By Kelsey Hamilton and Robert Kim
November 15, 2022
The U.S. Department of the Treasury’s Office of Foreign Assets Control (OFAC) has imposed sanctions against a network involved in wildlife trafficking. The Malaysia-based Teo Boon Ching trafficking group relied on an international network of companies to import the illicit wildlife products from Africa and transport them throughout Asia.
On October 7, OFAC used its authority to sanction transnational criminal organizations (TCOs) to designate the wildlife trafficking group, along with its leader and a company that he controlled. Teo Boon Ching and his companies transported rhinoceros horns and other wildlife products from Africa using routes through Malaysia and Laos, ultimately shipping them to consumers in Vietnam and China, according to OFAC. The designation accompanied Teo’s arrest in Thailand and extradition to the U.S. to face criminal charges of wildlife trafficking and money laundering.
Teo provided detailed instructions to shippers in Africa to buy rather than rent shipping containers and to pack other goods alongside the illicit wildlife products, according to a report by the Environmental Investigation Agency (EIA), a U.K.-based nonprofit. After containers cleared customs in Pasir Gudong, a port city in the Malaysian state of Johor located at the southern tip of the Malay Peninsula near the Malaysia-Singapore border, Teo moved them to his warehouse for repacking and onward transportation to their buyers.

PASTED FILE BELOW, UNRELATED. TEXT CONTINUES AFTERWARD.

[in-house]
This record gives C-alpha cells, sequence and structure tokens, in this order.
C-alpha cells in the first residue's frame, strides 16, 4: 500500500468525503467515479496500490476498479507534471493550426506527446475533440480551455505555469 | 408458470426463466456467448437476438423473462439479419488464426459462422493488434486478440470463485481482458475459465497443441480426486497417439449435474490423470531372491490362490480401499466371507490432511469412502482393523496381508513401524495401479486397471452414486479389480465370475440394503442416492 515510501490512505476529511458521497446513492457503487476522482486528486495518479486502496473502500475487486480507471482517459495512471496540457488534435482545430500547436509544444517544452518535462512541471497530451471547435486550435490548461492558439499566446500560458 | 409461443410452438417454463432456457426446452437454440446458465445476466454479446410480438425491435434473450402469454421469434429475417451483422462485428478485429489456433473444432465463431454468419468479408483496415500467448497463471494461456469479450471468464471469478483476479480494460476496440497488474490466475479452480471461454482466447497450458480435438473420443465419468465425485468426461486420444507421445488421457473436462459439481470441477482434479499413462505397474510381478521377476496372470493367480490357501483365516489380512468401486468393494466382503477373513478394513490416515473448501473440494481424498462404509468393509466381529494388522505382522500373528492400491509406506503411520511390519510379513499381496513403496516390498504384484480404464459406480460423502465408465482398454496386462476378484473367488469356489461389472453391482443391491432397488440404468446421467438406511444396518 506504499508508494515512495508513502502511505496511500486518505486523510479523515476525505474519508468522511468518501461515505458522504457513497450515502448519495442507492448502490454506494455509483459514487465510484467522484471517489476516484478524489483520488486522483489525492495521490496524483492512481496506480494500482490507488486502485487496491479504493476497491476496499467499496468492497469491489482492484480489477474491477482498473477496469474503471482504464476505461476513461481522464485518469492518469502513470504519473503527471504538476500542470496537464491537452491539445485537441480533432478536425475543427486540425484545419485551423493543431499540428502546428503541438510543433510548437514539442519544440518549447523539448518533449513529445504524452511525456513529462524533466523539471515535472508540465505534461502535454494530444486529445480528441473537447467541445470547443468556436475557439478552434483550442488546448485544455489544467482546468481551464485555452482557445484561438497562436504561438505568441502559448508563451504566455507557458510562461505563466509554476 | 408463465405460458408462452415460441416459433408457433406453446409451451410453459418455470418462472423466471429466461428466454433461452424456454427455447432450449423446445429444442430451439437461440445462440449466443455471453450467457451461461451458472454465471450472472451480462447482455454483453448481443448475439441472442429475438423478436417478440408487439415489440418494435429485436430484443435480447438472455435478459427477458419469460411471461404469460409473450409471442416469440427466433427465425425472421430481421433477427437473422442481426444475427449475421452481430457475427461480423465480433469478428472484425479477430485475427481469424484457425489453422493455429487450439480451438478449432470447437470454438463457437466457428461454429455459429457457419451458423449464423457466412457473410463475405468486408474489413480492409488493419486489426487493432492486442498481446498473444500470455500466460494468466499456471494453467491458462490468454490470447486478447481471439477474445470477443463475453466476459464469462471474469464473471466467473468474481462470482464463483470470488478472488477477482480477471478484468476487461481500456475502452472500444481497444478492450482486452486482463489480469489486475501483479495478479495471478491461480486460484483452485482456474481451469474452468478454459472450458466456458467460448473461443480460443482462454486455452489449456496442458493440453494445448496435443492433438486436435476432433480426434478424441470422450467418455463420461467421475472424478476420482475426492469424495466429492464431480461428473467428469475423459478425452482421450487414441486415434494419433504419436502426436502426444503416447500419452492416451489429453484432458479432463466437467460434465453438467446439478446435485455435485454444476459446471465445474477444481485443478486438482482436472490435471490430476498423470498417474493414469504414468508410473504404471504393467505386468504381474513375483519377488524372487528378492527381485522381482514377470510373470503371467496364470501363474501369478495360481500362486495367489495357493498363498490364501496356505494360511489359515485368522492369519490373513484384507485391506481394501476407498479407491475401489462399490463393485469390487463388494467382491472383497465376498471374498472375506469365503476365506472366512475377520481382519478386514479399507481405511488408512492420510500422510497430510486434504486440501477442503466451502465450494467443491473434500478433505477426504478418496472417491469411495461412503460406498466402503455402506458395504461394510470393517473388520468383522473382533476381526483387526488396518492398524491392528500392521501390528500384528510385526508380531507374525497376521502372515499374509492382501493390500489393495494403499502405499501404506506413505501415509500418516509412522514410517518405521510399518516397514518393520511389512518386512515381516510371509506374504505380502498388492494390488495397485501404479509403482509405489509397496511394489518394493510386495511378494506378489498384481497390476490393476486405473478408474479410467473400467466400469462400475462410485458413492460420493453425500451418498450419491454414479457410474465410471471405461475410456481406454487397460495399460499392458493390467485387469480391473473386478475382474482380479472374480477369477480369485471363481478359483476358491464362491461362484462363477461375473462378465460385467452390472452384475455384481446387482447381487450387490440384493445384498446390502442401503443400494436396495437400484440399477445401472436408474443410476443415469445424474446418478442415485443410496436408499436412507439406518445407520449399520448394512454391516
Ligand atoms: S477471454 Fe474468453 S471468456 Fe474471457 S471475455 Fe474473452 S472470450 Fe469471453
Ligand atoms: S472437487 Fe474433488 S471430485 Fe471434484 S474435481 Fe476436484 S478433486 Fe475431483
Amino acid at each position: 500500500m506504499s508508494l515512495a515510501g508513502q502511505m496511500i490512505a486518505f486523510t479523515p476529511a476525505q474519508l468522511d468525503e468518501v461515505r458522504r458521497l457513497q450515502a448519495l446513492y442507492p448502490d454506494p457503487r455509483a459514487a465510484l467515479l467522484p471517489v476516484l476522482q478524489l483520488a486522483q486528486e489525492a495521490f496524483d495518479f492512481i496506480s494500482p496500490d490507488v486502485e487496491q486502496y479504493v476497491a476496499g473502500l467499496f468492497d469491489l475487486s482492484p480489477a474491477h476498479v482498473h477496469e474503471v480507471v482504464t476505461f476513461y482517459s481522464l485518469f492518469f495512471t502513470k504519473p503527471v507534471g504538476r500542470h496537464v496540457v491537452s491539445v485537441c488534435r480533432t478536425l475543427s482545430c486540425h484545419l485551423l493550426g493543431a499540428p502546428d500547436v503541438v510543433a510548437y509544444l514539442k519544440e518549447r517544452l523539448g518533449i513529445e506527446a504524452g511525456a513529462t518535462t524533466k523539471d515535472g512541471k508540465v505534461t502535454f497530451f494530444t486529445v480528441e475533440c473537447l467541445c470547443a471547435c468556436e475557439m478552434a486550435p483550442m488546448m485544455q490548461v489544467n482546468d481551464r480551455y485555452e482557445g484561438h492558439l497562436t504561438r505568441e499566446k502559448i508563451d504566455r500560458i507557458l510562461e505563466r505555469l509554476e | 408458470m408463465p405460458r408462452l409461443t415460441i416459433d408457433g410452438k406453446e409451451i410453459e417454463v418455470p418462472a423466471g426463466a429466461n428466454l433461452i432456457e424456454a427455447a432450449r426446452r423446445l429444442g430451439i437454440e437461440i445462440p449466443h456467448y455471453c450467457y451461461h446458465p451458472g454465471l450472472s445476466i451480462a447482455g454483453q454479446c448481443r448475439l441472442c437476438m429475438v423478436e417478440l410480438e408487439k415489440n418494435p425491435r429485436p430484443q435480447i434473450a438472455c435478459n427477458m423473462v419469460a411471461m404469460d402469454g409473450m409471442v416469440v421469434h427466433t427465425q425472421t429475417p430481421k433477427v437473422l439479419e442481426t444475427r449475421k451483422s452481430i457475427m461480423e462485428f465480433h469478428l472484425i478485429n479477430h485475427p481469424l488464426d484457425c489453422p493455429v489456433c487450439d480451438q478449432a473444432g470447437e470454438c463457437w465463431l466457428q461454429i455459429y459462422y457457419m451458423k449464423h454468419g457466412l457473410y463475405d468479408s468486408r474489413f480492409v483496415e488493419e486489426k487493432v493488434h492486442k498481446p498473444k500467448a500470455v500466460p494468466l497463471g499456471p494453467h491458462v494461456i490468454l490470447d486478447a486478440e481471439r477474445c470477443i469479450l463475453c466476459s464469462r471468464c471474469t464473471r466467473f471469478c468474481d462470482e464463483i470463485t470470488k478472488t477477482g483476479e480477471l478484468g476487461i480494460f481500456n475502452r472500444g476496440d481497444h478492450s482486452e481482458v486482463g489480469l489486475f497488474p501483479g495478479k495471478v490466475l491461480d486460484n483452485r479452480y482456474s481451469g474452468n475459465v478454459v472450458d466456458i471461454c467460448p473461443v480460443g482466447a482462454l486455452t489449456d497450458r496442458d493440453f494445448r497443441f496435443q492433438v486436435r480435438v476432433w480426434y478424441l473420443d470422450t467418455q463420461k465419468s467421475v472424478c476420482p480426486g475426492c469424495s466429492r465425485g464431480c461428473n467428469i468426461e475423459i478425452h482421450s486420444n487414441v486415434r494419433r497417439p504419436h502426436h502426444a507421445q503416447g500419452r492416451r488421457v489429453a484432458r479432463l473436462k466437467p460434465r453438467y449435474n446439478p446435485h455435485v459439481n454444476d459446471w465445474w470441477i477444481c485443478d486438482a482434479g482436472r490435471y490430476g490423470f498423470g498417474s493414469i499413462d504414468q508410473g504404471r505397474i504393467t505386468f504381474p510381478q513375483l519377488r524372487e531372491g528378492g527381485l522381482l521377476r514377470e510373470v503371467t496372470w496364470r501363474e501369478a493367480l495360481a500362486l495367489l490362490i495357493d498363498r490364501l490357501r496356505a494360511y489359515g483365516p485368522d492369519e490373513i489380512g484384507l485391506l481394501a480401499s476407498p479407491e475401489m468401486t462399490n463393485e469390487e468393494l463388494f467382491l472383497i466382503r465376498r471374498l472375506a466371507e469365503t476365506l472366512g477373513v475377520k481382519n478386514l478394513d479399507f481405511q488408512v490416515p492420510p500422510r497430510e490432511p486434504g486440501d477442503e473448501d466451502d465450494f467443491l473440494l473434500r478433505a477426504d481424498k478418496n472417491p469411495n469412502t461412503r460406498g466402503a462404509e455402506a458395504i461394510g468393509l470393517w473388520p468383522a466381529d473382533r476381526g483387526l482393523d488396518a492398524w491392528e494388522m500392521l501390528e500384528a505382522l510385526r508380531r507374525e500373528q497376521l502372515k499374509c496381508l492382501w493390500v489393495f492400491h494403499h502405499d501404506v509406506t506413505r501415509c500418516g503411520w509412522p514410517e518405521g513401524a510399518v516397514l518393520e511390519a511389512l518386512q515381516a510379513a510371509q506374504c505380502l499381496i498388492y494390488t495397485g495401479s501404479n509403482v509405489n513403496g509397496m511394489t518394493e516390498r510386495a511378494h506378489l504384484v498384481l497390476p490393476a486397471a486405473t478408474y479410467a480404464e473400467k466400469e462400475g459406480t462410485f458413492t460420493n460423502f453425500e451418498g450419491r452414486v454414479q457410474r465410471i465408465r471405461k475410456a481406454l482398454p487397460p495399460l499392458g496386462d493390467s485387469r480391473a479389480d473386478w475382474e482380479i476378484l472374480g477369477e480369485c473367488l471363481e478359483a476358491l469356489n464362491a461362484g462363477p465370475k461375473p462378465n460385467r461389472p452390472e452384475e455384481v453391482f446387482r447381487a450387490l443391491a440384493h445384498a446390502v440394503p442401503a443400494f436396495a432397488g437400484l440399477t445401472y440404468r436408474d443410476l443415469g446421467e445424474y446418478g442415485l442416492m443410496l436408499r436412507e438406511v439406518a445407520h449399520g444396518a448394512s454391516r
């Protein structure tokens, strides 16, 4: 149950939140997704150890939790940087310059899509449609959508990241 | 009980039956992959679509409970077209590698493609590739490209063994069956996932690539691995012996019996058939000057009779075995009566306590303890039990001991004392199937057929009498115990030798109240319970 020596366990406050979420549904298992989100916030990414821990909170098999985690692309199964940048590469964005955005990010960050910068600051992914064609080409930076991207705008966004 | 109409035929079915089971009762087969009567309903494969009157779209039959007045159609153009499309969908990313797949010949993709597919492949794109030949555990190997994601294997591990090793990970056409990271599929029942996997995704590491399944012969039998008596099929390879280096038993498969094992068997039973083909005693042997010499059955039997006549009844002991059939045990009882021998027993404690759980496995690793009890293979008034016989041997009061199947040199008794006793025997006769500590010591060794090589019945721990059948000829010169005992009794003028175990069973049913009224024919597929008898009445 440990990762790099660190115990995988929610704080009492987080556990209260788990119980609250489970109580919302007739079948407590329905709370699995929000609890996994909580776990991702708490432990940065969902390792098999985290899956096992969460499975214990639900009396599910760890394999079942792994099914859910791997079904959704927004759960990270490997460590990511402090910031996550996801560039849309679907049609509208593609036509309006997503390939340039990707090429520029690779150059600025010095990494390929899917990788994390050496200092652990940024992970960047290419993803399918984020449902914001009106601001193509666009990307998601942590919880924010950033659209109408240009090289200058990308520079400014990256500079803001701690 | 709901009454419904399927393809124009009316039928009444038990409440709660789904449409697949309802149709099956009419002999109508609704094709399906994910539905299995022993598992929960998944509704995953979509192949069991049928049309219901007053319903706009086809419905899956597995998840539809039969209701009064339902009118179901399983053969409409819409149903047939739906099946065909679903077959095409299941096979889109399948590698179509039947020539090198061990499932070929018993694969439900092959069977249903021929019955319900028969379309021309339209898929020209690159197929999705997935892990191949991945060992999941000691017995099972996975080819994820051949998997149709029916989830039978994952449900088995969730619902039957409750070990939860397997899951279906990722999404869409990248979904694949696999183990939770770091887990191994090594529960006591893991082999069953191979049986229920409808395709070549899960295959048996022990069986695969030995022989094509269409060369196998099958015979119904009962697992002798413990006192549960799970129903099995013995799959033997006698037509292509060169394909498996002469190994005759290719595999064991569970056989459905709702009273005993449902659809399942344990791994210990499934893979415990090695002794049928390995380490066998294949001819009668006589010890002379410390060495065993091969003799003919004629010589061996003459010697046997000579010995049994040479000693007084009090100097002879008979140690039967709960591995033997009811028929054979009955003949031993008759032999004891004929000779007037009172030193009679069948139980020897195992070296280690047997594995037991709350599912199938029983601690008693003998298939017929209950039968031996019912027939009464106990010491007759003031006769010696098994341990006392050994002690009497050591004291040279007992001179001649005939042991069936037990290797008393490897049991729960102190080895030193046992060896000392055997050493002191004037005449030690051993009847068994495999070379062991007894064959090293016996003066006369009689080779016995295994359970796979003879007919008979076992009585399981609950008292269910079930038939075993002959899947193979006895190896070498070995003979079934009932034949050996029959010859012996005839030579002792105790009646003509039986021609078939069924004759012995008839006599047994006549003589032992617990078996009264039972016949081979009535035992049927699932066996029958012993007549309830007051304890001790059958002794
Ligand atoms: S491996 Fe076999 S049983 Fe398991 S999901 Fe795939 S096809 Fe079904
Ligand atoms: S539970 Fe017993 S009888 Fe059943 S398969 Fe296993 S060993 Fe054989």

Sunrise Greenland Sdn. Bhd., is a timber trading company majority owned by Teo, according to Malaysian corporate records. Sunrise Greenland shares an office suite with Metaldeck Corporation in a small building in Johor’s capital city Johor Bahru. The co-owners of Metaldeck manage other logistics companies that provide cross-border truck transportation from Singapore to China through Malaysia, Thailand, Laos, and Vietnam. While the routes and locations that these businesses serve follow Teo’s wildlife trafficking patterns, there is no evidence that Teo used them to facilitate the shipment of his products.
The use of a common address by Sunrise Greenland and Metaldeck demonstrates one of the key indicators mentioned by Treasury’s Financial Crimes Enforcement Network (FinCEN) to file suspicious activity reports (SARs) in its first notice on environmental crimes in 2021. FinCEN requested that SAR filers provide any available details about how illicit products were solicited, acquired, stored, transported, financed, and paid for, such as names, identifiers, and contact information, including Internet Protocol (IP) and email addresses and phone numbers.